Man vs. Wild – West Africa Version

Meeting with the Lutheran BIshop of Liberia

The embarrassment and humility far outweighed any notoriety I might have felt later in the day.My day started out well – a good night’s sleep, which is a real blessing, as anyone who travels internationally understands.  I shaved, took a shower (there is a point in giving personal details of my morning ritual) and looked forward to teaching a group of pastors, meeting with the presiding Bishop of the Lutheran Church of Liberia, and enjoying the growing camaraderie with my friend, Pastor Mark Glenn from Illinois.

My shower was finished, and I tried to open the small glass door in the rather small, square shower enclosure only to find that the handle had broken and was stuck in the ‘locked’ position from the outside.  At first, I chuckled at the situation, figuring that a good ‘jiggle’ of the relatively unstable shower door would unlock me from my wet and “awkward” circumstances.  Fortunately, I had my towel, which I had draped over the enclosure.

After several minutes of jiggling, turning, pushing, forcing, etc., I began to become just a bit more agitated.  A few shouts yielded no help, as the walls are all literally, solid concrete.

I’ve watched the TV show with the British survivor expert, Bear Grylls, so I looked at what resources I had – a towel, the only thing, quite literally, at my disposal.  If I could do a rather hefty ‘pull up,’ perhaps I could swing myself over the top of the shower.  The only problem is there was only about 18 – 20” of space between it and the ceiling.  Jumping up, I needed just a slight ‘boost,’ so I slipped my toes onto the water faucet fixture, mostly just for balance, only to have the rather rusted fixture break off and begin to spray water all over the place!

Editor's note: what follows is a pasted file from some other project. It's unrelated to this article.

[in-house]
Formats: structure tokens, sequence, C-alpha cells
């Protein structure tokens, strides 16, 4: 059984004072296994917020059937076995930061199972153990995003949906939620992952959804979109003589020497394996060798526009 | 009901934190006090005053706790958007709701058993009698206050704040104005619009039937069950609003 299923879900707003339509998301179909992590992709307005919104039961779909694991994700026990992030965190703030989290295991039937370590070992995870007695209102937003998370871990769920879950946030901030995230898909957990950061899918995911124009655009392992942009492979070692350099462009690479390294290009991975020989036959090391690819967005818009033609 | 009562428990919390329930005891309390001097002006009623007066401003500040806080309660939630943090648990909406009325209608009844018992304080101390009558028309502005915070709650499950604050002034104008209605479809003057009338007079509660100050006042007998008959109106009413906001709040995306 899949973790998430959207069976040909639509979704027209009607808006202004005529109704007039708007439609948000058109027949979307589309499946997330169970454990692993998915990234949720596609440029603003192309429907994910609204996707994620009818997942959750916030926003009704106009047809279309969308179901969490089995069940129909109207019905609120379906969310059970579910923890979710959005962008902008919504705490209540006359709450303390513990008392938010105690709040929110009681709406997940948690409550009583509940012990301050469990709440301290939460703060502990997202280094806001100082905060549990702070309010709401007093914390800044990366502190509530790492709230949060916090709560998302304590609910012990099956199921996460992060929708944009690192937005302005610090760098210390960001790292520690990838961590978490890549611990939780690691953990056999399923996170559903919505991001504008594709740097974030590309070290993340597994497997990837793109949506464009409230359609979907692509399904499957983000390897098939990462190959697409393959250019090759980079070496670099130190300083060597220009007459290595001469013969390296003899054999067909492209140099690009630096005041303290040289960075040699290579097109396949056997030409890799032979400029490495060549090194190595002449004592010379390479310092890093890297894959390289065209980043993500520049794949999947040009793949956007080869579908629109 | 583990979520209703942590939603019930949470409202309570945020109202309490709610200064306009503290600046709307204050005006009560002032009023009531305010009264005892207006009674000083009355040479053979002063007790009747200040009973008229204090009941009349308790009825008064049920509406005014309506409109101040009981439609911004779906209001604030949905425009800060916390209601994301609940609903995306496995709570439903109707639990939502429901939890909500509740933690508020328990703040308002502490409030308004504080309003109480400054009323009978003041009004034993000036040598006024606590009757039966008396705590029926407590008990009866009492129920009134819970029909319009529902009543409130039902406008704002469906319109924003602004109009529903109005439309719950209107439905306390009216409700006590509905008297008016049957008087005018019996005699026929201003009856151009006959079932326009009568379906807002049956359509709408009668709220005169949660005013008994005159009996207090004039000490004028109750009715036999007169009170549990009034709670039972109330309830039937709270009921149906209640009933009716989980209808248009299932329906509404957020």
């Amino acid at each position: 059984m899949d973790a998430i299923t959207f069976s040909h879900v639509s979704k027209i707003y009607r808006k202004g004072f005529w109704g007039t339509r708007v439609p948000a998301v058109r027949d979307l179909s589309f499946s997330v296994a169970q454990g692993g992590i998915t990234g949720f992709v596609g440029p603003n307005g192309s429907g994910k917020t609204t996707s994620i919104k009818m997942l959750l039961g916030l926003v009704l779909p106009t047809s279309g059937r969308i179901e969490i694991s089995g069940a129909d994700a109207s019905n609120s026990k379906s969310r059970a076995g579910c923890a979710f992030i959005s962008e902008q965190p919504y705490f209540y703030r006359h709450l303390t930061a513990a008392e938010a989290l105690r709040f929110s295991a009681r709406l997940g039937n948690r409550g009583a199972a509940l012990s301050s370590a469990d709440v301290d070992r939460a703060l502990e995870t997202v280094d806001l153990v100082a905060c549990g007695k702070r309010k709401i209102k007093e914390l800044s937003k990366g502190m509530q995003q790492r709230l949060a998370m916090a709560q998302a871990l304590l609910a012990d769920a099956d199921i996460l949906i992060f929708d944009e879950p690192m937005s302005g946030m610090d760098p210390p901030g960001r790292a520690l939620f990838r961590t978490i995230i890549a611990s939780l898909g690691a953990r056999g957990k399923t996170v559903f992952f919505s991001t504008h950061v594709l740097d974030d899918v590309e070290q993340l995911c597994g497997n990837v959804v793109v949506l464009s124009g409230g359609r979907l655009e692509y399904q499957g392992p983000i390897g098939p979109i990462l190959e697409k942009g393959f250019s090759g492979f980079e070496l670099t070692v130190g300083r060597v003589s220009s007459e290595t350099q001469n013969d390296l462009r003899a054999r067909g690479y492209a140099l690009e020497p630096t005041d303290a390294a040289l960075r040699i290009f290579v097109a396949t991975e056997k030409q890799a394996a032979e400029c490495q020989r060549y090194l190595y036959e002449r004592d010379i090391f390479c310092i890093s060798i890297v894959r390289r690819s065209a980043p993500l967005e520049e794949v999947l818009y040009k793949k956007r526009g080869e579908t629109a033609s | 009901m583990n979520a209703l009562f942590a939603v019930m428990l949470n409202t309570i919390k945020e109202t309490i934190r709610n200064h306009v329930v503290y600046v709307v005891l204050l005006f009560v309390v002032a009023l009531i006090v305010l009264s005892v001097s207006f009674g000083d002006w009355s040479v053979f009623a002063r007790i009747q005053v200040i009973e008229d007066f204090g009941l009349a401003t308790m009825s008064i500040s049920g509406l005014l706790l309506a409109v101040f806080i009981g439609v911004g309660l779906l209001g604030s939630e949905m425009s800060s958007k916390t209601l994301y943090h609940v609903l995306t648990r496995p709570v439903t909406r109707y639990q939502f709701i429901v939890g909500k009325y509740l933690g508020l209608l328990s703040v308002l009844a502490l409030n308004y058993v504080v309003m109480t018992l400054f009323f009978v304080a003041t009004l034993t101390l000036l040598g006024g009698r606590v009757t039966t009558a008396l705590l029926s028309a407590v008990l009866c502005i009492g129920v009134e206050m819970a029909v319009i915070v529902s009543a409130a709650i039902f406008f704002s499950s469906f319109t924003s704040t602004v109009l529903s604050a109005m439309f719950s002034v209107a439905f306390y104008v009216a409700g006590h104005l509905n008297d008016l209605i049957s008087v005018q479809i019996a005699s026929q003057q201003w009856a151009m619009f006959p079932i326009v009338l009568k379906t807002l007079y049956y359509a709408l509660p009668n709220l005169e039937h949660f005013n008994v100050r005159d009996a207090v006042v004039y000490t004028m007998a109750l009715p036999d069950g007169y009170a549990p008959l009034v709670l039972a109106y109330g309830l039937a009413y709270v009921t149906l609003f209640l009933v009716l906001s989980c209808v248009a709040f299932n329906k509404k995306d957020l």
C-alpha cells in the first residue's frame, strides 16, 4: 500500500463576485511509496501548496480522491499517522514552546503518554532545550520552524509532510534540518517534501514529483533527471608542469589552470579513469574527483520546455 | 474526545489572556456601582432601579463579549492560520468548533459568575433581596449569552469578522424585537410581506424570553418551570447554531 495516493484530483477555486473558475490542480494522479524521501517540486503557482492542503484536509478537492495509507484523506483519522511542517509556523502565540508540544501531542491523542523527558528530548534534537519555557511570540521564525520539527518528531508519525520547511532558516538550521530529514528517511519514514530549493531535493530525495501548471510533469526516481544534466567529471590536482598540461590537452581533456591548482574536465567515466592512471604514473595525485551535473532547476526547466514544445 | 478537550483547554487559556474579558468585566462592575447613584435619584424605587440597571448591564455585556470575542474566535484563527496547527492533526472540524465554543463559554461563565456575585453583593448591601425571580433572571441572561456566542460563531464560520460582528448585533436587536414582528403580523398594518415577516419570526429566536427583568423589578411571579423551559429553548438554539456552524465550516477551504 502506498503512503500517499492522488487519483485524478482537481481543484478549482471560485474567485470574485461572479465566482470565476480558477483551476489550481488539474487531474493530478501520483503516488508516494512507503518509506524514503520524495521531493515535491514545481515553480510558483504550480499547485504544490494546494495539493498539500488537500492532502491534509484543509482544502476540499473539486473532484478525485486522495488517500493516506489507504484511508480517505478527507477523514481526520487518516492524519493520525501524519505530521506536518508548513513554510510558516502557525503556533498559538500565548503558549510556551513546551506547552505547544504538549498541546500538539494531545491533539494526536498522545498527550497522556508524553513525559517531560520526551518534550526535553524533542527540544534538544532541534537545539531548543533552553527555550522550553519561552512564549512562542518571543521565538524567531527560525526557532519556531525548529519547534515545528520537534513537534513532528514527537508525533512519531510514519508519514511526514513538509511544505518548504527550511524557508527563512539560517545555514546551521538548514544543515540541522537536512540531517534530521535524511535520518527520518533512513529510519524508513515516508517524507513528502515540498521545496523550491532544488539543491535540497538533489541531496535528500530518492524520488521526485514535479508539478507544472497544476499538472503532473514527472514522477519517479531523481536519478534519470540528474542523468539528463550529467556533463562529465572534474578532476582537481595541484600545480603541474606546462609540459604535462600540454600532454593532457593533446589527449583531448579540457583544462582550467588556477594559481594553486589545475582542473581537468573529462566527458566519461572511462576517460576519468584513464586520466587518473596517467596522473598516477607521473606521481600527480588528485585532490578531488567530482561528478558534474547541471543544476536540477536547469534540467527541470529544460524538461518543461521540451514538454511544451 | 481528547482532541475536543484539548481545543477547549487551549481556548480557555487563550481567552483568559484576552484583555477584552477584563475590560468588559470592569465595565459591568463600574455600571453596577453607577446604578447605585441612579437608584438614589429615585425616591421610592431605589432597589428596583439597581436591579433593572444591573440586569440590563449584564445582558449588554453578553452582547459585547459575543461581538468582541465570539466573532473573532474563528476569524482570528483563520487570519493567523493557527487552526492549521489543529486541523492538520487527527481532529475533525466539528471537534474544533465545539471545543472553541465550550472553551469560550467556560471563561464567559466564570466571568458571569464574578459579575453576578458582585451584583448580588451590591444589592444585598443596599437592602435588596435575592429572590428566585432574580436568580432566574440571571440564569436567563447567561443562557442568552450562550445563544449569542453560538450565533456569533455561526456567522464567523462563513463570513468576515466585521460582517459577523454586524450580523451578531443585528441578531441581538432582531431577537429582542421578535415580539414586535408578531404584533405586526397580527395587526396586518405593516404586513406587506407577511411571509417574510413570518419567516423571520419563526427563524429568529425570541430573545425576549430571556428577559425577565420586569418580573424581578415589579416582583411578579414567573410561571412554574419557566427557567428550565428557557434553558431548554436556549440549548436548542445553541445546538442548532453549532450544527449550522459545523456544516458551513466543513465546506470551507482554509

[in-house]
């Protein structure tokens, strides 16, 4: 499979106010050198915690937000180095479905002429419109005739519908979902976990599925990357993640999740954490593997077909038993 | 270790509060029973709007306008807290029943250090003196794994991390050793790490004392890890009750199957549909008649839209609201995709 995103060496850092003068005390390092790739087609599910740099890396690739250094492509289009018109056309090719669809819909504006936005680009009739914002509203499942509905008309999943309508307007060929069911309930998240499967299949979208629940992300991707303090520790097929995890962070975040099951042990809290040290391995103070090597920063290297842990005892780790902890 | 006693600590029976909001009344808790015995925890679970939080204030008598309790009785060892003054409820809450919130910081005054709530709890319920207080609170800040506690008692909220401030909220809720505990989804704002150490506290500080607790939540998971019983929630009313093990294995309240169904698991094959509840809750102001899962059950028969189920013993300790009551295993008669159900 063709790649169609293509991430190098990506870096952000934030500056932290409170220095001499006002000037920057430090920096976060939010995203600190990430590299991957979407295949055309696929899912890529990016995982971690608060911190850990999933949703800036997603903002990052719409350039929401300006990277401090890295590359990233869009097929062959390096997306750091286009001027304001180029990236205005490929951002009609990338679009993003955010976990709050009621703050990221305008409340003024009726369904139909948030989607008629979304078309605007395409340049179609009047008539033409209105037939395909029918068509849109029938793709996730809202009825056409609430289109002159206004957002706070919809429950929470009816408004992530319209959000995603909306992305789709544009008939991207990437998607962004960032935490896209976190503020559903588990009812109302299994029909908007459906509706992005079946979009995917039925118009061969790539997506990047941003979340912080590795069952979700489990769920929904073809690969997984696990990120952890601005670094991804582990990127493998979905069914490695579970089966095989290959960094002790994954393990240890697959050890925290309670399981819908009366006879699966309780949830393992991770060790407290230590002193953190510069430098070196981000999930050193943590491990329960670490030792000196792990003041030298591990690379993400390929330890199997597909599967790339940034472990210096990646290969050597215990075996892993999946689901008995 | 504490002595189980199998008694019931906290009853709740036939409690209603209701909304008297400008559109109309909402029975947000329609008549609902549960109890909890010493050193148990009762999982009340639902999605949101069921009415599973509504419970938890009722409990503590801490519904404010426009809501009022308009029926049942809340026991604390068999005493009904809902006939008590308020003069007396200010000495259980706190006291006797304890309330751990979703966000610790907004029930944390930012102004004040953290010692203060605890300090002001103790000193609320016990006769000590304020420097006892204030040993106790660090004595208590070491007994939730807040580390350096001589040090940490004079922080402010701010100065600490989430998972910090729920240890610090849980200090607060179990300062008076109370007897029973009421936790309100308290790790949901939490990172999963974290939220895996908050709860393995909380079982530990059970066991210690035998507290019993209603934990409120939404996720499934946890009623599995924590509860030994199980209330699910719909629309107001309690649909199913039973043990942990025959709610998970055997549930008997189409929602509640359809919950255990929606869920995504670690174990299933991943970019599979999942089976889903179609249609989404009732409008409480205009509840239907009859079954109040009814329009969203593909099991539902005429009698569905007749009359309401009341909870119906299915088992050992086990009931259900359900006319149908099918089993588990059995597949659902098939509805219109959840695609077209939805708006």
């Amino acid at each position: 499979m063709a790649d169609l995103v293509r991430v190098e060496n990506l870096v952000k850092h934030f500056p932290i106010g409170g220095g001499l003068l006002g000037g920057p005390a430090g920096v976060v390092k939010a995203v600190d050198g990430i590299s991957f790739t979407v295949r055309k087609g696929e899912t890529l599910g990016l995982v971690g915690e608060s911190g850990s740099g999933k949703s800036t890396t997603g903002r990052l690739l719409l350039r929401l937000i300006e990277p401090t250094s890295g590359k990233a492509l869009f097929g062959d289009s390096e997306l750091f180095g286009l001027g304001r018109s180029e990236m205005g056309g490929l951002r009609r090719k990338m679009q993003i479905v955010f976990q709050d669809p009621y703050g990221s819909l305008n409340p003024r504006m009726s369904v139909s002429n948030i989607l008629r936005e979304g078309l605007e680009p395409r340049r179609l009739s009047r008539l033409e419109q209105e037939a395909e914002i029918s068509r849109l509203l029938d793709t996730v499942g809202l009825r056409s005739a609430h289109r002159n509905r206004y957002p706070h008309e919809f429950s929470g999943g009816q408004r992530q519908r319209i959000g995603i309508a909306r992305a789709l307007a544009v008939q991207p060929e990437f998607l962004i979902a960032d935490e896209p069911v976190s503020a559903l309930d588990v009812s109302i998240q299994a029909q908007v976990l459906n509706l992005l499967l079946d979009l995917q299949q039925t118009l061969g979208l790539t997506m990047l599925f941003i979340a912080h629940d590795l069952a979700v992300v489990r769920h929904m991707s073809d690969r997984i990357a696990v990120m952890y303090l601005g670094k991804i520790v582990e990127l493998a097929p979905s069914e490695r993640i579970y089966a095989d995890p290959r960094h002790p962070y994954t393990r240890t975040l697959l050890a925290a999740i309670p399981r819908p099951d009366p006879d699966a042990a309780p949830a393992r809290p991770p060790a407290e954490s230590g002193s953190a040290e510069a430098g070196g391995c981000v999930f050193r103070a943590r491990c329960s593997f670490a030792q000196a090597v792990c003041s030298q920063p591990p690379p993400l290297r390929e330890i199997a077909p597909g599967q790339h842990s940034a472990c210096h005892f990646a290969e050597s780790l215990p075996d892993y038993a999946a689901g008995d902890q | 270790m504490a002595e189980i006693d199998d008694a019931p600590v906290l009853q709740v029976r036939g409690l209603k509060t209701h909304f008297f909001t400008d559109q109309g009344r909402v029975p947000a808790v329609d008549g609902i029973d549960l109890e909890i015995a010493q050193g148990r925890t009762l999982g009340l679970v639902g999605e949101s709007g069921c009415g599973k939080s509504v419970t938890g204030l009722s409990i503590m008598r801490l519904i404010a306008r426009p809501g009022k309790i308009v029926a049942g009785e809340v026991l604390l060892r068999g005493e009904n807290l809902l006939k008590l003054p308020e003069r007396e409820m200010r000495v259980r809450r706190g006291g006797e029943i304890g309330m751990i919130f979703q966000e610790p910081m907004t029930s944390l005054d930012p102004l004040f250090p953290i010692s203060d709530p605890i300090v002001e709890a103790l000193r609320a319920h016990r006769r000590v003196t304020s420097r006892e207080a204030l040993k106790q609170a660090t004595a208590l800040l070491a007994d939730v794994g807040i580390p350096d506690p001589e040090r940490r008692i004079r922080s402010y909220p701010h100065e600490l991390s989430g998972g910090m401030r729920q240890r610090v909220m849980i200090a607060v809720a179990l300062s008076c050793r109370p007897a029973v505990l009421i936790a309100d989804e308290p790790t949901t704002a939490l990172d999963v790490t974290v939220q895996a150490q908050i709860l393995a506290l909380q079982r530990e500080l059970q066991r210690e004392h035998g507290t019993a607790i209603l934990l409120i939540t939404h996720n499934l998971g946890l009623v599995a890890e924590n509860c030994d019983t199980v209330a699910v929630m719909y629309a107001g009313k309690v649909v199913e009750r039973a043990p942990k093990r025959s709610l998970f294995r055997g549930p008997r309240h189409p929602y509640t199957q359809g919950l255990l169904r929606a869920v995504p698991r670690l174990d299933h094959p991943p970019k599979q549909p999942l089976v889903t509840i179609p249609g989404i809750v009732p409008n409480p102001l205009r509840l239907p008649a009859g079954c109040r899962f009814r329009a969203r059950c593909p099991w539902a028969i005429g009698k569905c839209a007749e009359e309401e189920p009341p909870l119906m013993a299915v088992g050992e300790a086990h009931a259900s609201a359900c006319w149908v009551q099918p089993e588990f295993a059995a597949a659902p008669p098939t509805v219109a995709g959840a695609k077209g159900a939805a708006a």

At this point, falling back into the shower, I determined that I HAD to get out of there!  So, with a lot of will power and upper body strength, I made it up, and trying to not shatter the glass, swung my body over, then used a wooden drapery header to again, balance myself.  Except, the wooden header then came right off the wall, crashing to the floor, where I followed, obtaining a respectable ‘road rash’ on my forearm, but, other than that, and my pride, I was unharmed!

There’s just something about Africa!

The rest of the day went better.  Temperature was 91° and the humidity was 91%, but we had over 60 pastors show up for our orientation and training… the first such gathering we’ve had in Liberia.  During lunch we went over to the Bishop’s office and were received in a warm and inviting way.

Today, we had even a few more pastors come, some of them representing networks of churches.  One man dressed in traditional African garb was so excited to meet me.  He is involved in planting over one hundred churches in rural Liberia!  A nation rising out of the ashes of unspeakable horror and bloodshed, there is hope for this little country which has been forgotten by so many.

 

7 thoughts on “Man vs. Wild – West Africa Version

  1. That, my friend, was an absolutely priceless account. I can’t even imagine the “horror” you must have felt, but I have to say, it couldn’t have been better scripted if it had been in a movie (Jack Black as Dr. Steven Todd?…)

    • Thanks Russ! (at first glance I read your suggestion as “Jack Bauer, i.e., ’24,’ but then saw ‘Jack Black,’ which, sadly, is probably more appropriate!)

  2. That was priceless dad. I was rolling on the floor laughing! Almost as good as my slipping into the “squatty potty” in Mbeya!

  3. See, all that upper body strength training you’ve been doing did come in handy after all! Glad you made it out safely and that the rest of your trip went so smoothly. My girls and I have been reading a biography about a young missionary from Liberia named Samuel Morris. I’m curious to hear about what God has done in this country since that time. Blessings to you, my friend!

    • Kathy, actually I was given a copy of that little book before I left and read it on my way to Chicago… this country is a LONG way from those days. Civil war, unspeakable violence, corruption in government – Liberia is a ‘shell’ of its origins.

  4. You do a good job helping us picture what you are writing about. This was one I could have done without “seeing”. Now I need a shower.

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